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Virology. 1996 Feb 1;216(1):272-7.

Domains of the measles virus N protein required for binding to P protein and self-assembly.

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Department of Molecular Genetics and Microbiology, University of Florida College of Medicine, Gainesville 32610-0266, USA.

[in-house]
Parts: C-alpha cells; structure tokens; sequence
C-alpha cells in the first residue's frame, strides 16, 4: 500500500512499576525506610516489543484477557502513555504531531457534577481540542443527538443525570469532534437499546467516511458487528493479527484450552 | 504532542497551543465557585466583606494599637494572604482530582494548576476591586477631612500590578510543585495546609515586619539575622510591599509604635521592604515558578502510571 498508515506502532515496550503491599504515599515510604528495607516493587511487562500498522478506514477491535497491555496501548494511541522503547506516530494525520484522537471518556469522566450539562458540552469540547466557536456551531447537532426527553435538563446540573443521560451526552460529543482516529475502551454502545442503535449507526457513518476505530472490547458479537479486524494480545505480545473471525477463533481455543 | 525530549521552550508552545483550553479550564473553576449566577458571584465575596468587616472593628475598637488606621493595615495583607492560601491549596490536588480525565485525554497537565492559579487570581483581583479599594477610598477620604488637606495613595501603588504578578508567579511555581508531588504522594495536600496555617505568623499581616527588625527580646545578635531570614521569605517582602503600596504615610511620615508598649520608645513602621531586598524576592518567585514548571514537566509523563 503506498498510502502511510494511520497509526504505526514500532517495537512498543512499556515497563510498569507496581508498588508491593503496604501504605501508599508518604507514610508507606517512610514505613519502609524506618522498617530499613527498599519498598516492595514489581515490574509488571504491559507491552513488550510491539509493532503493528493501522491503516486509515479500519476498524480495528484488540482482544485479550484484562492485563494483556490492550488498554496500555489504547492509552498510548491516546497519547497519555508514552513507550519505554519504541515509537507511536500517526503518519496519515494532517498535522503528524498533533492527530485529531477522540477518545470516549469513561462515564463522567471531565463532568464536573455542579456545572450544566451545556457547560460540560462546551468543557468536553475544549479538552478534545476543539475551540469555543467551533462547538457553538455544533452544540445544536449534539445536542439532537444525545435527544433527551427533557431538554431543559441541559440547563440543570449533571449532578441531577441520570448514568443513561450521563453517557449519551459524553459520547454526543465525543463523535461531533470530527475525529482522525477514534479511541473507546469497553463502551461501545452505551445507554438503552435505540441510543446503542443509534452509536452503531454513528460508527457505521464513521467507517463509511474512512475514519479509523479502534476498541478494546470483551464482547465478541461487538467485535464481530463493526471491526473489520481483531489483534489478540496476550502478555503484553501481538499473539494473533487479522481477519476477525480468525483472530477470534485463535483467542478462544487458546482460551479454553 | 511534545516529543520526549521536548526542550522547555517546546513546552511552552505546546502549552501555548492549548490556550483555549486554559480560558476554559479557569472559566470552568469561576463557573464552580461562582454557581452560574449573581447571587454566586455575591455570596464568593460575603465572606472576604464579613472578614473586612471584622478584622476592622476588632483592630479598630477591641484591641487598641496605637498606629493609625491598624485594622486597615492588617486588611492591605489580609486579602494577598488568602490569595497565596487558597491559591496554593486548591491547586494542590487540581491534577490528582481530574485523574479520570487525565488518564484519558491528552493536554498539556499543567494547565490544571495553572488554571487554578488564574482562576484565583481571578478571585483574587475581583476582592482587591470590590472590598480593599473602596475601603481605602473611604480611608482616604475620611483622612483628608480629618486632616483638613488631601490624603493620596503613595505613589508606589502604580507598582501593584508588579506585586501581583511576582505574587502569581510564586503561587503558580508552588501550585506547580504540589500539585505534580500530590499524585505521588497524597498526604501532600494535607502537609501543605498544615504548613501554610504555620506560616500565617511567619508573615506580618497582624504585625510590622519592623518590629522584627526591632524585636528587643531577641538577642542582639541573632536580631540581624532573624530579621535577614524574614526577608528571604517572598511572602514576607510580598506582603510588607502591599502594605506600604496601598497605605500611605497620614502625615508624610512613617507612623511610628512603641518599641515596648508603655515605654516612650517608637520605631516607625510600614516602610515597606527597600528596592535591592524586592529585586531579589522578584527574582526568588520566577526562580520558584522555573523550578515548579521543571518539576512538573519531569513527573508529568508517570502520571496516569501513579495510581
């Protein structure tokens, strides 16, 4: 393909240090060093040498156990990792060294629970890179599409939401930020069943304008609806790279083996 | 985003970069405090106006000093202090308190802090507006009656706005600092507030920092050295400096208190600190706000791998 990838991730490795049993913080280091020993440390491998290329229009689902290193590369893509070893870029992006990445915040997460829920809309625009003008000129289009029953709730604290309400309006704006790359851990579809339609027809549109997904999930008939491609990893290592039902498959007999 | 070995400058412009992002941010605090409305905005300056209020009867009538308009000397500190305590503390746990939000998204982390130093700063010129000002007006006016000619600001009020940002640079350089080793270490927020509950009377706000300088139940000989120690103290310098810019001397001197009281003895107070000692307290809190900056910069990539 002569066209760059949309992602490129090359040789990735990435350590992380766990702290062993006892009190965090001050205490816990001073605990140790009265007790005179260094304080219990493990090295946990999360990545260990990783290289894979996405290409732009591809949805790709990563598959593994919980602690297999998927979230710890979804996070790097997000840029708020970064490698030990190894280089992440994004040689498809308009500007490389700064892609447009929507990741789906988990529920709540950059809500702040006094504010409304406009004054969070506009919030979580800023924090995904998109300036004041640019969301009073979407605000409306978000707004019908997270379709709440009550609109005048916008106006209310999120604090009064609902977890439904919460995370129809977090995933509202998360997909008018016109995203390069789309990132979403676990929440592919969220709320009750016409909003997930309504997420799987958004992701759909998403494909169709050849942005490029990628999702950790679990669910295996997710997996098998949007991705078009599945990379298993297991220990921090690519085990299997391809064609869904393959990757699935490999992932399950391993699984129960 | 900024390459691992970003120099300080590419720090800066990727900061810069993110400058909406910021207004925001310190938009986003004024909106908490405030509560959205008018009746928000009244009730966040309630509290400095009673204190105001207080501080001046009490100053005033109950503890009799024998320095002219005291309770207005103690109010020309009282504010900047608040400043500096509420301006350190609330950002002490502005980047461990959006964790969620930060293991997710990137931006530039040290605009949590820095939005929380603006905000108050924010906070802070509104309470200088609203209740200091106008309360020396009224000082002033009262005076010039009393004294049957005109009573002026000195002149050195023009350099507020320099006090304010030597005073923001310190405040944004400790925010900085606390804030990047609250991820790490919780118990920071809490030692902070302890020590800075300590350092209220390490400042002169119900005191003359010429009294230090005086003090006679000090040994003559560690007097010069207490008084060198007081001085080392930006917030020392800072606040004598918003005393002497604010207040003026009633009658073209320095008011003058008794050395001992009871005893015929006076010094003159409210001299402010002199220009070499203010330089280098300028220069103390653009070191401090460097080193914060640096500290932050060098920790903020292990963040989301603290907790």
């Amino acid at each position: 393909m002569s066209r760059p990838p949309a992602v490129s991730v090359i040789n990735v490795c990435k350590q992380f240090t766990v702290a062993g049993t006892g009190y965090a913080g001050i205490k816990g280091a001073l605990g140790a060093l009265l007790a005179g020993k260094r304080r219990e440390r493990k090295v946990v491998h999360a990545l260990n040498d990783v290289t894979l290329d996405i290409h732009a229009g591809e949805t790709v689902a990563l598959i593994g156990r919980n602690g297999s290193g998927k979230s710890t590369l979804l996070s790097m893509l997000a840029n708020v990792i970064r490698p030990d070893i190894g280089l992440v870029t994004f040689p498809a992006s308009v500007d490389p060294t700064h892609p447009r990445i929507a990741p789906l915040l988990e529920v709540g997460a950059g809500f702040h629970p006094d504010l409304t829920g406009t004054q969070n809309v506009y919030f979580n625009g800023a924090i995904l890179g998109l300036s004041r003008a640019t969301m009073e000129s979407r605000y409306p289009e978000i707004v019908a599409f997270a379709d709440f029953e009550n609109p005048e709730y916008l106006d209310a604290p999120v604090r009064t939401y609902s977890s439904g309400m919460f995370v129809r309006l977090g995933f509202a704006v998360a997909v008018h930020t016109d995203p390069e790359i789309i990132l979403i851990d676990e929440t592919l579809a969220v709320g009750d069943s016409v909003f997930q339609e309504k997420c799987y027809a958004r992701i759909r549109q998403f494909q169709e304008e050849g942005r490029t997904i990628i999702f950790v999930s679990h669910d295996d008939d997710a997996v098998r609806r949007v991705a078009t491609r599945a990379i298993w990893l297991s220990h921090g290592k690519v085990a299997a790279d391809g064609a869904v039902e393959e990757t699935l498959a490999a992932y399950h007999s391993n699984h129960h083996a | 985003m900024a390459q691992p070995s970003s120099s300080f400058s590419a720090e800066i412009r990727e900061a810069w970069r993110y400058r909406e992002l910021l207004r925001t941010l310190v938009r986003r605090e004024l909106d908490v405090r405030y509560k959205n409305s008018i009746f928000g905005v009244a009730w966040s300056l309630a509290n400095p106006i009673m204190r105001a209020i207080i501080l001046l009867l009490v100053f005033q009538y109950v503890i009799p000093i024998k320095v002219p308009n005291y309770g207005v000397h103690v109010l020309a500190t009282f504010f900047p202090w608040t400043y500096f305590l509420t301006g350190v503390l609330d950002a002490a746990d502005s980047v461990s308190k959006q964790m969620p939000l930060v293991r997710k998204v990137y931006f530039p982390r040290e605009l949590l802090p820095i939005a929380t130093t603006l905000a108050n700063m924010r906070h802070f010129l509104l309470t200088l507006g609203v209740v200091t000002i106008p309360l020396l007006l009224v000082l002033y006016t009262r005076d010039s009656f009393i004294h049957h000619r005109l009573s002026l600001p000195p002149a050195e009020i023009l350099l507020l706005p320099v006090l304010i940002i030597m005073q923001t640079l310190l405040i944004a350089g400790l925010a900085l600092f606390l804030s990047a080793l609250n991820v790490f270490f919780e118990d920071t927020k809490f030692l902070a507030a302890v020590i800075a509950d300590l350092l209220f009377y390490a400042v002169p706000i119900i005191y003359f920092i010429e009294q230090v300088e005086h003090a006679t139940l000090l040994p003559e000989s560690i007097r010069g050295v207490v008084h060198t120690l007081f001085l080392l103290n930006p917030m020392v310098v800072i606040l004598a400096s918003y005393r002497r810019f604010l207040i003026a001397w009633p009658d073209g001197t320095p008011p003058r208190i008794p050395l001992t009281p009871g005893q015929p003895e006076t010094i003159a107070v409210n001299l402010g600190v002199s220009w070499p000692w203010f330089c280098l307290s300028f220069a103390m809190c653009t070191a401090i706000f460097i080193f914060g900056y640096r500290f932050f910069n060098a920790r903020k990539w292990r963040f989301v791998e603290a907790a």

The nucleocapsid protein (N, 525 amino acids) of measles virus plays a central role in the replication of the viral genomic RNA. Its functions require interactions with itself and with other viral components. The N protein encapsidates genomic RNA, a function reflected in its ability to self-assemble into nucleocapsid-like particles in the absence of other viral proteins. The substrate for the packaging of nascent RNA during RNA replication is a complex between the N and phosphoprotein (P). The domains on the N protein that promote binding to P protein and self-assembly have been identified utilizing a series of N protein deletions. Two noncontiguous regions, amino acids 4-188 and 304-373 of N protein, are required for the formation of the soluble N-P complex, while deletion of amino acids 189-239 did not affect N-P binding. Amino acids 240-303 appear to be necessary for the stability of the protein. The N-terminal 398 amino acids are all required for the formation of organized nucleocapsid-like particles, since deletion of the central region from amino acids 189-373 completely abolished N-N interaction, and deletion of amino acids 4-188 and 374-492 caused the formation of unstructured aggregates.

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